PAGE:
The folks in Washington have been bumping heads with California a lot lately. One of those sore points is a state initiative called "Secure Choice". The program came about as a way to create retirement savings accounts for low wage workers.
Now, the word from Capitol Hill is that it and similar programs across the country may be cut short before ever taking effect. Take Two's A Martinez spoke with Evan Halper who's covered the current status of Secure Choice for the L.A. Times.
How does "Secure Choice" work?
The idea is to take the share of the workforce that is working right now but is not enrolled in any kind of retirement program. No 401K. No IRA. That's about half the workforce across the country. It's close to 7 million people in California. And it would just automatically put people in kind of like a state-sponsor program that would be similar to the 529 programs for college savings, that'd be managed by some financial company. They'd take a share of your salary, probably 3-5 % and invest it in a retirement plan so you'd start saving.
Why make access to retirement plans mandatory?
Basically, states are starting to deal with the burden of all these people retiring in poverty. Even though they're "working poor"— they're working but they have nothing set aside. They're trying to live on just Social Security, that's not enough. It winds up taxing all these state resources. So, they're looking for a solution to this problem so less people need to go on Medicaid, use food stamps, rely on the safety net. That motivated states to start looking at these kinds of creative programs.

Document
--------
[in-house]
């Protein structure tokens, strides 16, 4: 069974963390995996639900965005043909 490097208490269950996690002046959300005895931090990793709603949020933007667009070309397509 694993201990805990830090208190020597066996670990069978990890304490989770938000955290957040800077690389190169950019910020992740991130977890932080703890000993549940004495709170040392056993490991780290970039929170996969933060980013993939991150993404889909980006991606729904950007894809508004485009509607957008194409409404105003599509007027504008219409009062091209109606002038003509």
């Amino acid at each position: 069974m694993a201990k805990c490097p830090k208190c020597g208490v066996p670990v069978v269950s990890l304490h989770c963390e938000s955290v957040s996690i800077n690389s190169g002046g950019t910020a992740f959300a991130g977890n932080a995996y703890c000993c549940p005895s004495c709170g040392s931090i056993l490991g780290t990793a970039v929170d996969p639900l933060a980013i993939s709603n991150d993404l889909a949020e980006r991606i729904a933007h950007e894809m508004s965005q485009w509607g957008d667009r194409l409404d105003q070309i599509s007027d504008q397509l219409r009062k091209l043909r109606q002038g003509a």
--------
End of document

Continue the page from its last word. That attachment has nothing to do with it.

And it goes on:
What's in the foreseeable future for "Secure Choice"?
Congress has this obscure authority that they've been using a lot of where, if it's a relatively new regulation passed within the last few months, they can use this authority to repeal it.
If Congress actually goes ahead and repeals this Department of Labor regulation that all of the state programs hinge on, it's very likely that President Trump will approve it. These states will have to go back to the drawing board. It doesn't mean that the programs all die or can't go forward. But in some cases, new legislation may have to be passed. It certainly makes the programs more legally vulnerable if they try to sidestep the Department of Labor and just implement them without federal approval.
*Quotes edited for clarity.